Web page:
Group A: HAV vaccine Day 7 & MMR Vaccine Day 28 Group B: MMR vaccine Day7 & Hav vaccine Day 28 Group C: HAV vaccine & MMR vaccine Day 0
Day -7 Day 28 Day 213 Day 243 Day -7 Day 28 Day 213 Day 243 Day -7 Day 28 Day 213 Day 243
N Data† 172 172 154 154 85 84 79 80 164 164 148 148
GMC (mIU/mL) 5.01 46.78 217.11 5078.74 5.06 3.67 97.92 3271.00 5.40 42.42 144.06 4314.86
[95% CI] [4.54;5.53] [42.43;51.58] [191;246] [4433;5818] [4.38;5.85] [3.28;4.11] [78.58;122.02] [2657.9;4025.6] [4.83;6.04] [38.86;46.30] [127.0;163.4] [3757.76;4954.54]
≥5 mIU/mL
% (n)

59.3 (102)

98.3 (169)

100.0 (154)

100.0 (154)

60.0 (51)

39.3 (33)

100.0 (79)

100.0 (80)

61.6 (101)

100.0 (164)

100.0 (148)

100.0 (148)
[95% CI] [50.87;65.44] [94.99;99.64] [97.6;100.0] [97.63;100.0] [48.80;70.48] [28.80;50.55] [95.44;100.0] [95.49;100.0] [53.68;69.06] [97.78;100.0] [97.54;100.0] [97.54;100.0]
≥20 mIU/mL
% (n)

1.2 (2)

93.6 (161)

100.0 (154)

100.0 (154)

1.2 (1)

1.2 (1)

94.9 (75)

100.0 (80)

3.6 (6)

92.7 (152)

99.3 (147)

100.0 (148)
[95% CI] [0.14;4.14] [89.2;96.8] [97.6;100.0] [97.6;100.0] [0.03;6.39] [0.03;6.46] [87.54;98.60] [95.49;100.0] [1.35;7.79] [87.57;96.1] [96.3;99.9] [97.54;100.0]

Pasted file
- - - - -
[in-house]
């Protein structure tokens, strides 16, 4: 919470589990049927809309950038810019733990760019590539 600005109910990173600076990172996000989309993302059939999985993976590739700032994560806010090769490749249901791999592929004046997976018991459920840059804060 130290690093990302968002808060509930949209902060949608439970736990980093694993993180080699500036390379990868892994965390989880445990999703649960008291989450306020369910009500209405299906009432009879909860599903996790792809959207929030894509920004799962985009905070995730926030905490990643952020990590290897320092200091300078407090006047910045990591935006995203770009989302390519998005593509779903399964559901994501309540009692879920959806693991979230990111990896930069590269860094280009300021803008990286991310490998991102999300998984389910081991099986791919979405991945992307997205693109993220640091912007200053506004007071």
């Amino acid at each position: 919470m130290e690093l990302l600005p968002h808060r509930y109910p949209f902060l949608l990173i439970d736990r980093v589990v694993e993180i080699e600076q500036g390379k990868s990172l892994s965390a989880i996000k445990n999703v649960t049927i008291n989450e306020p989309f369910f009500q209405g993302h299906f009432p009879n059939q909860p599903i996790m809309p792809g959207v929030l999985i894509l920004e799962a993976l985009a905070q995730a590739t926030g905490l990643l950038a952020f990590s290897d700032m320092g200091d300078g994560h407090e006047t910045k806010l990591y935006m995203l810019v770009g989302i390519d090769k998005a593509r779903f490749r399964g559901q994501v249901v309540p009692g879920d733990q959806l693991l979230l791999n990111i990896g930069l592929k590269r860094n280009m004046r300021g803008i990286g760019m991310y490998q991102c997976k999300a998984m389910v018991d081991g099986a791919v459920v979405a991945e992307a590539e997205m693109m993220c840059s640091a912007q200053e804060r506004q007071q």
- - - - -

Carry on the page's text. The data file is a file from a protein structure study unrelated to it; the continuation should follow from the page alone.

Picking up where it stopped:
GMCR NA 9.34 NA 23.39 NA NA NA 33.50 NA 7.85 NA 29.95
[95% CI] [8.07;10.79] [20.7;26.4] [28.36;39.58] [6.84;9.01] [26.35;34.05]

Table 1: Anti-hepatitis A GMC, GMCR and seroprotection rates by micro enzyme immunosorbent assay (MEIA) at enrollment, one month after primary vaccination (Day 28), at booster administration (Day 213) and 1 month after booster administration (Day 243).

  Group A* Group B* Group C*
Day -7 Day 28 Day -7 Day 28 Day -7 Day 28
N 186 178 92 85 186 173
Measles mIU/mL
GMT   221.12 2074.24 2103.77
[95% CI] [1.29;37928.87] [1745.06;2465.52] [1856.55;2383.90]
≥120 mIU/mL: % (n)
2.7 (5)

1.1 (2)

1.1 (1)

96.5 (82)

2.7 (5)

96.5 (167)
[95% CI] [0.88;6.16] [0.14;4.00] [0.03;5.91] [90.03;99.27] [0.88;6.16] [92.60;98.72]
Mumps (AU/mL)
GMT 24.91 61.30 64.92
[95% CI] [4.58;135.45] [52.48;71.61] [58.52;72.03]
≥10 AU/mL: % (n)
4.8 (9)

2.2 (4)

7.6 (7)

96.5 (82)

4.3 (8)

96.5 (167)
[95% CI] [2.24;8.99] [0.62;5.65] [3.11;15.05] [90.03;99.27] [1.87; 8.30] [92.60;98.72]
Rubella (IU/mL)
GMT 44.40 92.85 96.42
[95% CI] [75.75;113.82] [83.91;110.79]
≥10 IU/mL:
% (n)

0.5 (1)

0.6 (1)

0.0 (0)

97.6 (83)

0.5 (1)

96.5 (167)
[95% CI] [0.01;2.96] [0.01;3.09] [0.00;3.93] [91.76;99.71] [0.01;2.96] [92.60;98.72]

Table 2: Anti-measles, anti-mumps and anti rubella GMC and seroprotection rates at enrollment and 1 month (DAY 28) after vaccination.

Group A* Group C* Group C - Group A
n/N % [95% CI} n/N % [95% CI} Difference [95% CI]
Anti-HAV 1
≥20 mIU/mL
161/172 93.60 [88.85; 96.76] 152/164 92.68 [87.57; 96.16] -0.92 [-6.68;4.69]